It look's like you don't have Adobe Flash Player installed. Get it now.
Governor Blunt visited Springfield this week to talk about the importance of technology in monitoring an individual's health.
Governor Matt Blunt was in Springfield Tuesday to discuss the importance of technology to healhcare in general and to the proposed Missouri Healthnet in particular.
Missouri Healthnet is the name of the proposed program from the governor that would replace Medicaid, which is scheduled to expire next year.
Blunt told reporters during his stop at Oxford Healthcare it's a shame that businesses that take care of your car have better digital record-keeping than many hospitals.
"Our bodies deserve the same level of attention and information as our cars have, and we want to ensure that that happens. That's why things like electronic health records are so powerful. We want to try to expand their use across the state both within the private sector and the public sector."
Some people have expressed concerns about the potential for a loss of privacy once medical records are digital and available for sharing between healthcare facilities across the country. But supporters of integrating technology in healthcare point out that there's already a level of trust in electronic transactions since so many people use debit and credit cards routinely.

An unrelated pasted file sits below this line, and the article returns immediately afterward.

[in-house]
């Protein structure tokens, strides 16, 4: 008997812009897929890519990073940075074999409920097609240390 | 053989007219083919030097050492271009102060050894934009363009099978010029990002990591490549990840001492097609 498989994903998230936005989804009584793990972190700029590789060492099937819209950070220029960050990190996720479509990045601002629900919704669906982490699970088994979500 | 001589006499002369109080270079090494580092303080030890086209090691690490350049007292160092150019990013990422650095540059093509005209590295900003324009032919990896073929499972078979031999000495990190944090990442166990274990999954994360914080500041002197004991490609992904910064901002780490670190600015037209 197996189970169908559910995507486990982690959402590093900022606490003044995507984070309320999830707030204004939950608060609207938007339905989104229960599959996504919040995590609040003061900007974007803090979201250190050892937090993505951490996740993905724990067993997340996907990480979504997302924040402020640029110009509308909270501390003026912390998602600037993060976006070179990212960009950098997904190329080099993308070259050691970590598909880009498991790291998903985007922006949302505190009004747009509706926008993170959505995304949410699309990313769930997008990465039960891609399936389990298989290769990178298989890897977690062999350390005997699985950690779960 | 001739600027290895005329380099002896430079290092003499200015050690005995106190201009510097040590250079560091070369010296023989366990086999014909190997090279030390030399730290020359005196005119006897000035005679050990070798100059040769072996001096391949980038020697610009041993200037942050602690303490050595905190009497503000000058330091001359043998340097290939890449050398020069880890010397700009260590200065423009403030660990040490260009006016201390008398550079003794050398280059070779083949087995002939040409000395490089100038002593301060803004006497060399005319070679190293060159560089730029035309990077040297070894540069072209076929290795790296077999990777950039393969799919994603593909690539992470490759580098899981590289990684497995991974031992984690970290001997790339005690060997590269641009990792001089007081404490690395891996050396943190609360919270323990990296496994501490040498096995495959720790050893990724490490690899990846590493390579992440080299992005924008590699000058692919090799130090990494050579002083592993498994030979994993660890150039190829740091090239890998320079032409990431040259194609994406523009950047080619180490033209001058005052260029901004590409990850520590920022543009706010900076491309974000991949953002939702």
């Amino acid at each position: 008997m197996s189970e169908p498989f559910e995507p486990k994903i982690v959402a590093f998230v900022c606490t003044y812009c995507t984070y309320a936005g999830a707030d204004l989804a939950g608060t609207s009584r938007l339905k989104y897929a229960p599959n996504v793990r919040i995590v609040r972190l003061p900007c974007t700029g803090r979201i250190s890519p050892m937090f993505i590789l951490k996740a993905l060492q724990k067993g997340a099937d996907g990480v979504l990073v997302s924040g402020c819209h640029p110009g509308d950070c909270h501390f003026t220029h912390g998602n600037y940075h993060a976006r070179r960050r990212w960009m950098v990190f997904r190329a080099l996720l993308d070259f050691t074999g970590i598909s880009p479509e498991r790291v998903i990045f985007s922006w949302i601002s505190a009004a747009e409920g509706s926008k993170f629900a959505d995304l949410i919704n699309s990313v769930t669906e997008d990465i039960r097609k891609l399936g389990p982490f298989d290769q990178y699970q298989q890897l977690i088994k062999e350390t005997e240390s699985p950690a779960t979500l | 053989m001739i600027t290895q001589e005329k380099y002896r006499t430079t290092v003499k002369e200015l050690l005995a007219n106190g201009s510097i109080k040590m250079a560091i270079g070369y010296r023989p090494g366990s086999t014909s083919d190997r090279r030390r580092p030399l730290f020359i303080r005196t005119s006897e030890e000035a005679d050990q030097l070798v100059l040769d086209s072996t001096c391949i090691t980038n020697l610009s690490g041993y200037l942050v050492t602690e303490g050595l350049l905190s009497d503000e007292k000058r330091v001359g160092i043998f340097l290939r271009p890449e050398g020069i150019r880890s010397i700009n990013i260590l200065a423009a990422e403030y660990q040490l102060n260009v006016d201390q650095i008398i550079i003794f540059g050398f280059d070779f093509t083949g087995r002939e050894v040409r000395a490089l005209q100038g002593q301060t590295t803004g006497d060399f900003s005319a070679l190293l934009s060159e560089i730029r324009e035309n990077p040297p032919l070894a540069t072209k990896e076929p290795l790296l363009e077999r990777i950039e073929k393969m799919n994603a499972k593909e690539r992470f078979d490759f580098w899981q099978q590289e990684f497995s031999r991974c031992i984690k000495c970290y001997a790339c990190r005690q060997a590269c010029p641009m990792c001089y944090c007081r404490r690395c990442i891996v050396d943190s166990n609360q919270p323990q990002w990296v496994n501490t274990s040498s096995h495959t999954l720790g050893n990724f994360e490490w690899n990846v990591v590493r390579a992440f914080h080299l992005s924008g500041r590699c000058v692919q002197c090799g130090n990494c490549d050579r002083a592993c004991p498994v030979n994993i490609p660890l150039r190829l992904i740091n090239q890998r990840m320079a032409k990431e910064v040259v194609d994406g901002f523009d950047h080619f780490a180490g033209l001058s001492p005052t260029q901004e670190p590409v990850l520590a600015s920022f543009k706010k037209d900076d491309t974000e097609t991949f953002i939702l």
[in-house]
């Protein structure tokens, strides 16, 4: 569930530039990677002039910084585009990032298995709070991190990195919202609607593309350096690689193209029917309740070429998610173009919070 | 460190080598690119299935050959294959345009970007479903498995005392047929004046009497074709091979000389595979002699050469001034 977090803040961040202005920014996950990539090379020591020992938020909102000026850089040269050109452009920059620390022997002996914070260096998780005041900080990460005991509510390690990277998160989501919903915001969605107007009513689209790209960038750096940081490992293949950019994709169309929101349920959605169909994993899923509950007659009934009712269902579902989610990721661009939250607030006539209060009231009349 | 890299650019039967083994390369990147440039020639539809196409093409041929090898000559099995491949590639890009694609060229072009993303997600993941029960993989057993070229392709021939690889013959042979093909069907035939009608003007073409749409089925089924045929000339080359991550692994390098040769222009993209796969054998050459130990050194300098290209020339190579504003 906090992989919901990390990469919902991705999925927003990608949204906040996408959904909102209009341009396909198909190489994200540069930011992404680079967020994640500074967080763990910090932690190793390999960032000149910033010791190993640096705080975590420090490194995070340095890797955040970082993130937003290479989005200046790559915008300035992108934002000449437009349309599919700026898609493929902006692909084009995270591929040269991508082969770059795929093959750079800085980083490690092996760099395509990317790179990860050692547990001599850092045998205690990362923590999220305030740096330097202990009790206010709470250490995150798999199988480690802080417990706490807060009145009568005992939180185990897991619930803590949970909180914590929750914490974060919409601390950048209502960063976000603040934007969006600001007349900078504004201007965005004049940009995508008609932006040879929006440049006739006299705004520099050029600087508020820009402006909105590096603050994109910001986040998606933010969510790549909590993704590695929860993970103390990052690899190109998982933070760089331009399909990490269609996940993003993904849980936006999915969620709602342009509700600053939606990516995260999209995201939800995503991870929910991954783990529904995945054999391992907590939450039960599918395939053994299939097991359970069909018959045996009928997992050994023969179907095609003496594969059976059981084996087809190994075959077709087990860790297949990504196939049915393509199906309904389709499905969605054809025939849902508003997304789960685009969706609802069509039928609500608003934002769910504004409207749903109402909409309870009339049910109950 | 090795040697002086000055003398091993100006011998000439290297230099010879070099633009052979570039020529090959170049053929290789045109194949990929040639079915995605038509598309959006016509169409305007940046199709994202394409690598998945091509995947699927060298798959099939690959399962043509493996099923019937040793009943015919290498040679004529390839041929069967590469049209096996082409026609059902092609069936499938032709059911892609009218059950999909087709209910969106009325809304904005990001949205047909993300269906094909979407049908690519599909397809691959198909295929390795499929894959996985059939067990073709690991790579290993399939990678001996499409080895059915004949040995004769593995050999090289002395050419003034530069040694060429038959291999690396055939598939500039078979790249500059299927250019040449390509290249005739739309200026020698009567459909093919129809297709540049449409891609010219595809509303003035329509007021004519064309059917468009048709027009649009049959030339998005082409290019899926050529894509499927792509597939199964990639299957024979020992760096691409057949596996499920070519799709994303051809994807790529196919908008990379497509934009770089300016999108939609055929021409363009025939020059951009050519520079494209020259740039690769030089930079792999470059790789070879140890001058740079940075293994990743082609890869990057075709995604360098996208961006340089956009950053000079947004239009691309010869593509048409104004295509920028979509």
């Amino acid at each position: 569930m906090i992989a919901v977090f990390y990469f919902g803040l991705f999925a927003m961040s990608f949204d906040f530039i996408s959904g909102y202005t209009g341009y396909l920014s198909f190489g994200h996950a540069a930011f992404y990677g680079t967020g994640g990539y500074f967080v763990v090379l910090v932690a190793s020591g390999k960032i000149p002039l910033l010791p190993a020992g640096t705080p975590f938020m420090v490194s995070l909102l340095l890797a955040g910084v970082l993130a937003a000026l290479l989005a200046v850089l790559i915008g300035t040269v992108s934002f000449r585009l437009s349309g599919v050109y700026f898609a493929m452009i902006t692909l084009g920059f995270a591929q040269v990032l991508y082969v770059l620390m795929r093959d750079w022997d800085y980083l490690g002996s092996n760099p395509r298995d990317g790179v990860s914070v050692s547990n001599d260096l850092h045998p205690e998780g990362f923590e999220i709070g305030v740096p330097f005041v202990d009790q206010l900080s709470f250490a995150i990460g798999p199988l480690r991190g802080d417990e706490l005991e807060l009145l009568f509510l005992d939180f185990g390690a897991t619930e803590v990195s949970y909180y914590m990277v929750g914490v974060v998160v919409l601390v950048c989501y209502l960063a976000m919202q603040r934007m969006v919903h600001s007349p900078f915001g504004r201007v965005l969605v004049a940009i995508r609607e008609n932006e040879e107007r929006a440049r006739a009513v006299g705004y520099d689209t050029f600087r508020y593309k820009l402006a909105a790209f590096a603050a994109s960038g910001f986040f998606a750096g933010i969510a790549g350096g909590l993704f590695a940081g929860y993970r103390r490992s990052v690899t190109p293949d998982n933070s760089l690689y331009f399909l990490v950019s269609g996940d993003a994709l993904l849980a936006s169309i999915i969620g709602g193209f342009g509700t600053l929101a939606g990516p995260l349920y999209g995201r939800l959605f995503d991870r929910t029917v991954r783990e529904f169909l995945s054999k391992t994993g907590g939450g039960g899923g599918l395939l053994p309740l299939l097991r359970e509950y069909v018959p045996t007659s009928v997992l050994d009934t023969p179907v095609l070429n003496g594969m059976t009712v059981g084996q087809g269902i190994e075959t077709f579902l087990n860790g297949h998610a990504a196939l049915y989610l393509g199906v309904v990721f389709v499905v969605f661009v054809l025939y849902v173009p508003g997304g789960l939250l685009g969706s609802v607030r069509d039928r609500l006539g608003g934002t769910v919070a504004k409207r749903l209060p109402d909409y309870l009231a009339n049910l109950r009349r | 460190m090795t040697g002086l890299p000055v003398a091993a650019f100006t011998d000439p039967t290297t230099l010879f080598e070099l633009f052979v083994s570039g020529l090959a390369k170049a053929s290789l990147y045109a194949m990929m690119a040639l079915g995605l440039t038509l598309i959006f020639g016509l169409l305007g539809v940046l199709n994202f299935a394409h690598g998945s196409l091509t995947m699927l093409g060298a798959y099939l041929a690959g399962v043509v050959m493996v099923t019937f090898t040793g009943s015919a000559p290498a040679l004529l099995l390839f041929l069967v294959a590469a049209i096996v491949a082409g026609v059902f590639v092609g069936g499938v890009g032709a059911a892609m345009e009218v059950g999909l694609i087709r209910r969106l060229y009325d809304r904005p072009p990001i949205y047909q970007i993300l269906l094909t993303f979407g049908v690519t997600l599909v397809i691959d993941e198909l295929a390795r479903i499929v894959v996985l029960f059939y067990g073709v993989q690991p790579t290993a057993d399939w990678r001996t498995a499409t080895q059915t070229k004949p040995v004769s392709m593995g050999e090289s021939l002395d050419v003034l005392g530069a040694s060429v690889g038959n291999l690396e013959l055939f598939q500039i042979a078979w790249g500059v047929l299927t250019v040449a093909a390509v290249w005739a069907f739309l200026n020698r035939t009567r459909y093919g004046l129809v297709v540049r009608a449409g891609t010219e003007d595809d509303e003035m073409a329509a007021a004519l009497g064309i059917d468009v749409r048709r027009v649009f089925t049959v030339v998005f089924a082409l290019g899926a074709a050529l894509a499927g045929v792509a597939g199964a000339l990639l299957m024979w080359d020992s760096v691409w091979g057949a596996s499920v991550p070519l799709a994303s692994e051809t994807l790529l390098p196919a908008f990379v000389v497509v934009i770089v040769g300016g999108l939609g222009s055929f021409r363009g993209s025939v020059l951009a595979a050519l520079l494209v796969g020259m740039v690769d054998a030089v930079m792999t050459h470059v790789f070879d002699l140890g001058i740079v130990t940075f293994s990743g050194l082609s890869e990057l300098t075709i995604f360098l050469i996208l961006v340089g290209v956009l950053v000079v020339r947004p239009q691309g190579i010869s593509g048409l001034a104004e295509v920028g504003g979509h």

The Senate Republican Floor Leader Charlie Shields was with Blunt in Springfield Tuesday. He works for a managed care company and is the lead sponsor of the bill that would establish and electronic-based alternative to Medicaid.
With electronic medical devices beeping in the background, Shields discussed ways technology can make patients safer.
"Many of us involved in healthcare know the story of the elderly person who comes and sees their primary care physician and has the ziplock bag full of prescriptions. There may be 12 bottle of pills in there and there may be 3 of those that interact with each other and they wonder why they don't feel good. Those drugs may have been provided by multiple providers that had no idea that person was on another prescription, and with our technology every we can understand and every provider can go to look at the database and find out what their patient's on."
Missouri lawmakers are on their annual spring break this week. It's the mid-point in the legislative session. Both republicans and democrats say they hope there's time left to work on a new state healthcare program to replace Medicaid.